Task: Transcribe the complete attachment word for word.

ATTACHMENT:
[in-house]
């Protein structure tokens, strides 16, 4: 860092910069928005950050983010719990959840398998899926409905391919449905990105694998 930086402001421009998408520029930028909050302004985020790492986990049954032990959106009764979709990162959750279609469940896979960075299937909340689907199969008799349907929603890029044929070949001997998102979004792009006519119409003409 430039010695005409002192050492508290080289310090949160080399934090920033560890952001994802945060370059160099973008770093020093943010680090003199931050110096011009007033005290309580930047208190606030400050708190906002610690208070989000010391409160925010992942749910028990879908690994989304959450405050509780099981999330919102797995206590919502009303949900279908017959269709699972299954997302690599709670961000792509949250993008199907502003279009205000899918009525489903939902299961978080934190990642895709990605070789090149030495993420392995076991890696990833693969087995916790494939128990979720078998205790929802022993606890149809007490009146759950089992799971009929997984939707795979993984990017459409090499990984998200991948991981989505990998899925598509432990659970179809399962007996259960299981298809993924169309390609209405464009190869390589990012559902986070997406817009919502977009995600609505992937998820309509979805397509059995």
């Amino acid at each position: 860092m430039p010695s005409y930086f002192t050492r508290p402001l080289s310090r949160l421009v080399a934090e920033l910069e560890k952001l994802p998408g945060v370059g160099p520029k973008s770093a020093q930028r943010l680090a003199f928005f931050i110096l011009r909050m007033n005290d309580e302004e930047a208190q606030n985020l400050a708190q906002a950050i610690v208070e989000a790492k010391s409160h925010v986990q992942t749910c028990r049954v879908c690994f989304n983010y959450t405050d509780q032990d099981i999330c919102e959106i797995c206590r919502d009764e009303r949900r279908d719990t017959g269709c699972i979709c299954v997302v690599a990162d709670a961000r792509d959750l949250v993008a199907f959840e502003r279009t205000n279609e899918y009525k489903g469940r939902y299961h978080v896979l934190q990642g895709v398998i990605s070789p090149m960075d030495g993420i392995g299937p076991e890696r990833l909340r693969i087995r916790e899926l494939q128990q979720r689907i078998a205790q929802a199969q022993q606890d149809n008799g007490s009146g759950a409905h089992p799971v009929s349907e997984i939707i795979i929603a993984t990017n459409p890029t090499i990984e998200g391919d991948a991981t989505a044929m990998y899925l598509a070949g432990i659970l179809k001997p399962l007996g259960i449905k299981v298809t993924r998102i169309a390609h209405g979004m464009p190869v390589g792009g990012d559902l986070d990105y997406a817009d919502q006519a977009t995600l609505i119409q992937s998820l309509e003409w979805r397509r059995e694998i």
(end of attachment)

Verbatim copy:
[in-house]
């Protein structure tokens, strides 16, 4: 860092910069928005950050983010719990959840398998899926409905391919449905990105694998 930086402001421009998408520029930028909050302004985020790492986990049954032990959106009764979709990162959750279609469940896979960075299937909340689907199969008799349907929603890029044929070949001997998102979004792009006519119409003409 430039010695005409002192050492508290080289310090949160080399934090920033560890952001994802945060370059160099973008770093020093943010680090003199931050110096011009007033005290309580930047208190606030400050708190906002610690208070989000010391409160925010992942749910028990879908690994989304959450405050509780099981999330919102797995206590919502009303949900279908017959269709699972299954997302690599709670961000792509949250993008199907502003279009205000899918009525489903939902299961978080934190990642895709990605070789090149030495993420392995076991890696990833693969087995916790494939128990979720078998205790929802022993606890149809007490009146759950089992799971009929997984939707795979993984990017459409090499990984998200991948991981989505990998899925598509432990659970179809399962007996259960299981298809993924169309390609209405464009190869390589990012559902986070997406817009919502977009995600609505992937998820309509979805397509059995």
């Amino acid at each position: 860092m430039p010695s005409y930086f002192t050492r508290p402001l080289s310090r949160l421009v080399a934090e920033l910069e560890k952001l994802p998408g945060v370059g160099p520029k973008s770093a020093q930028r943010l680090a003199f928005f931050i110096l011009r909050m007033n005290d309580e302004e930047a208190q606030n985020l400050a708190q906002a950050i610690v208070e989000a790492k010391s409160h925010v986990q992942t749910c028990r049954v879908c690994f989304n983010y959450t405050d509780q032990d099981i999330c919102e959106i797995c206590r919502d009764e009303r949900r279908d719990t017959g269709c699972i979709c299954v997302v690599a990162d709670a961000r792509d959750l949250v993008a199907f959840e502003r279009t205000n279609e899918y009525k489903g469940r939902y299961h978080v896979l934190q990642g895709v398998i990605s070789p090149m960075d030495g993420i392995g299937p076991e890696r990833l909340r693969i087995r916790e899926l494939q128990q979720r689907i078998a205790q929802a199969q022993q606890d149809n008799g007490s009146g759950a409905h089992p799971v009929s349907e997984i939707i795979i929603a993984t990017n459409p890029t090499i990984e998200g391919d991948a991981t989505a044929m990998y899925l598509a070949g432990i659970l179809k001997p399962l007996g259960i449905k299981v298809t993924r998102i169309a390609h209405g979004m464009p190869v390589g792009g990012d559902l986070d990105y997406a817009d919502q006519a977009t995600l609505i119409q992937s998820l309509e003409w979805r397509r059995e694998i």